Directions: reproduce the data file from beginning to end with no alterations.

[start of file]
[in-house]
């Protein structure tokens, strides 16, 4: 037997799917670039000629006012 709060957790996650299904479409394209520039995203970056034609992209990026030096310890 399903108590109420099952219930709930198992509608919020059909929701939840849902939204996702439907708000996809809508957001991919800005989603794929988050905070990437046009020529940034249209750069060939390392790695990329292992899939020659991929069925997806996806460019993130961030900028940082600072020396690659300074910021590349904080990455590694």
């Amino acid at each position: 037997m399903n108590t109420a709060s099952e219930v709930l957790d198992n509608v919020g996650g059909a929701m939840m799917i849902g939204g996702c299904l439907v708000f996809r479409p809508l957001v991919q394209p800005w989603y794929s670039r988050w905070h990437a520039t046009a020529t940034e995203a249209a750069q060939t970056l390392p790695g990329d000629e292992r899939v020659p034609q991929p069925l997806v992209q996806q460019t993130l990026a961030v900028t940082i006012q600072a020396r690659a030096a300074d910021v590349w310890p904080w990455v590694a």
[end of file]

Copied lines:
[in-house]
């Protein structure tokens, strides 16, 4: 037997799917670039000629006012 709060957790996650299904479409394209520039995203970056034609992209990026030096310890 399903108590109420099952219930709930198992509608919020059909929701939840849902939204996702439907708000996809809508957001991919800005989603794929988050905070990437046009020529940034249209750069060939390392790695990329292992899939020659991929069925997806996806460019993130961030900028940082600072020396690659300074910021590349904080990455590694």
């Amino acid at each position: 037997m399903n108590t109420a709060s099952e219930v709930l957790d198992n509608v919020g996650g059909a929701m939840m799917i849902g939204g996702c299904l439907v708000f996809r479409p809508l957001v991919q394209p800005w989603y794929s670039r988050w905070h990437a520039t046009a020529t940034e995203a249209a750069q060939t970056l390392p790695g990329d000629e292992r899939v020659p034609q991929p069925l997806v992209q996806q460019t993130l990026a961030v900028t940082i006012q600072a020396r690659a030096a300074d910021v590349w310890p904080w990455v590694a």